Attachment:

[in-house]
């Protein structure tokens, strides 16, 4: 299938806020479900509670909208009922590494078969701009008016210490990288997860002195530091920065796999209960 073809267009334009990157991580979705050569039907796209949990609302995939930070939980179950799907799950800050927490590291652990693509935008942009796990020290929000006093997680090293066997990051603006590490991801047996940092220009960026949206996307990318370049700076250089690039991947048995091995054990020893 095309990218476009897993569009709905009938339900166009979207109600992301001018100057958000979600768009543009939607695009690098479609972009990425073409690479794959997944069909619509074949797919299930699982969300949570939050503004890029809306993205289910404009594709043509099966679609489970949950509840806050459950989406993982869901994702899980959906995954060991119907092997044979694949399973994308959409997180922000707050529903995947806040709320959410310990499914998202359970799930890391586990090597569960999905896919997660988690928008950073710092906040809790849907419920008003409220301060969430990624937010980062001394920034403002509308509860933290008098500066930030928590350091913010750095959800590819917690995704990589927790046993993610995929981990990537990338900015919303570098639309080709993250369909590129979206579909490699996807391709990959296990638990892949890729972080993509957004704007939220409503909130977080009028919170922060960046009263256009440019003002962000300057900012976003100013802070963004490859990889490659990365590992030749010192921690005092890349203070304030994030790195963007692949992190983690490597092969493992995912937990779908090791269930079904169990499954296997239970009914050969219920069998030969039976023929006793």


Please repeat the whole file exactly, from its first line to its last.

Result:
[in-house]
């Protein structure tokens, strides 16, 4: 299938806020479900509670909208009922590494078969701009008016210490990288997860002195530091920065796999209960 073809267009334009990157991580979705050569039907796209949990609302995939930070939980179950799907799950800050927490590291652990693509935008942009796990020290929000006093997680090293066997990051603006590490991801047996940092220009960026949206996307990318370049700076250089690039991947048995091995054990020893 095309990218476009897993569009709905009938339900166009979207109600992301001018100057958000979600768009543009939607695009690098479609972009990425073409690479794959997944069909619509074949797919299930699982969300949570939050503004890029809306993205289910404009594709043509099966679609489970949950509840806050459950989406993982869901994702899980959906995954060991119907092997044979694949399973994308959409997180922000707050529903995947806040709320959410310990499914998202359970799930890391586990090597569960999905896919997660988690928008950073710092906040809790849907419920008003409220301060969430990624937010980062001394920034403002509308509860933290008098500066930030928590350091913010750095959800590819917690995704990589927790046993993610995929981990990537990338900015919303570098639309080709993250369909590129979206579909490699996807391709990959296990638990892949890729972080993509957004704007939220409503909130977080009028919170922060960046009263256009440019003002962000300057900012976003100013802070963004490859990889490659990365590992030749010192921690005092890349203070304030994030790195963007692949992190983690490597092969493992995912937990779908090791269930079904169990499954296997239970009914050969219920069998030969039976023929006793």